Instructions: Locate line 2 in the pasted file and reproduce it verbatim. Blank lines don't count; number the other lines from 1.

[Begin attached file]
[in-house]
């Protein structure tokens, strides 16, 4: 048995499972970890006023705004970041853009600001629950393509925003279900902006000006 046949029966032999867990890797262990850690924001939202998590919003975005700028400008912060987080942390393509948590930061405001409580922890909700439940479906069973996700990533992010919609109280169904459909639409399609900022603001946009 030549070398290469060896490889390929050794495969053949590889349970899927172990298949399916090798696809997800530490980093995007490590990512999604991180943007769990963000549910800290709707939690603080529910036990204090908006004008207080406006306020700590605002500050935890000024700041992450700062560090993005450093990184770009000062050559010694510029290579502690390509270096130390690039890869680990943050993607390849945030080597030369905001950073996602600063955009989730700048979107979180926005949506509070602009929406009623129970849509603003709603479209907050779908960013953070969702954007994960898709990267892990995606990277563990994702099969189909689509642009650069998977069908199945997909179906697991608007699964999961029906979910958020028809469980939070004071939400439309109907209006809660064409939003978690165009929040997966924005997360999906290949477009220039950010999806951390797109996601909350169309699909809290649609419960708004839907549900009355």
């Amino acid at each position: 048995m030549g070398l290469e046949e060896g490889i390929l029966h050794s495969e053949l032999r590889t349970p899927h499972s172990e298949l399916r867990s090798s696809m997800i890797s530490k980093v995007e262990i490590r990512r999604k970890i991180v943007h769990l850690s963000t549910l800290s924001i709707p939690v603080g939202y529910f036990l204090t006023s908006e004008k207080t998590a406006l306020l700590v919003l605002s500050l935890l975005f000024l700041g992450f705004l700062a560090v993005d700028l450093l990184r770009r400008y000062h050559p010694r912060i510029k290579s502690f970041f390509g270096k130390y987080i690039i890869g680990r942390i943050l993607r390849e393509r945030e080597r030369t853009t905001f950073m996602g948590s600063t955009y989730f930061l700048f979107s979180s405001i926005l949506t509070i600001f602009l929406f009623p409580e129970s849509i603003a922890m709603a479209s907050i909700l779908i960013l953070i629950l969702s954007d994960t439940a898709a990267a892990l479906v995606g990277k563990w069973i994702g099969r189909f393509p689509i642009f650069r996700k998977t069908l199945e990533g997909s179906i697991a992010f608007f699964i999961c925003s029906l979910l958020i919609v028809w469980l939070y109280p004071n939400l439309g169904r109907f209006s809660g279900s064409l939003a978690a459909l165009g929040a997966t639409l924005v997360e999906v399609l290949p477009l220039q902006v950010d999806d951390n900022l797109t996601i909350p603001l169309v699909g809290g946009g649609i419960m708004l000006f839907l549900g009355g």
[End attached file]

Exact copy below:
């Protein structure tokens, strides 16, 4: 048995499972970890006023705004970041853009600001629950393509925003279900902006000006 046949029966032999867990890797262990850690924001939202998590919003975005700028400008912060987080942390393509948590930061405001409580922890909700439940479906069973996700990533992010919609109280169904459909639409399609900022603001946009 030549070398290469060896490889390929050794495969053949590889349970899927172990298949399916090798696809997800530490980093995007490590990512999604991180943007769990963000549910800290709707939690603080529910036990204090908006004008207080406006306020700590605002500050935890000024700041992450700062560090993005450093990184770009000062050559010694510029290579502690390509270096130390690039890869680990943050993607390849945030080597030369905001950073996602600063955009989730700048979107979180926005949506509070602009929406009623129970849509603003709603479209907050779908960013953070969702954007994960898709990267892990995606990277563990994702099969189909689509642009650069998977069908199945997909179906697991608007699964999961029906979910958020028809469980939070004071939400439309109907209006809660064409939003978690165009929040997966924005997360999906290949477009220039950010999806951390797109996601909350169309699909809290649609419960708004839907549900009355």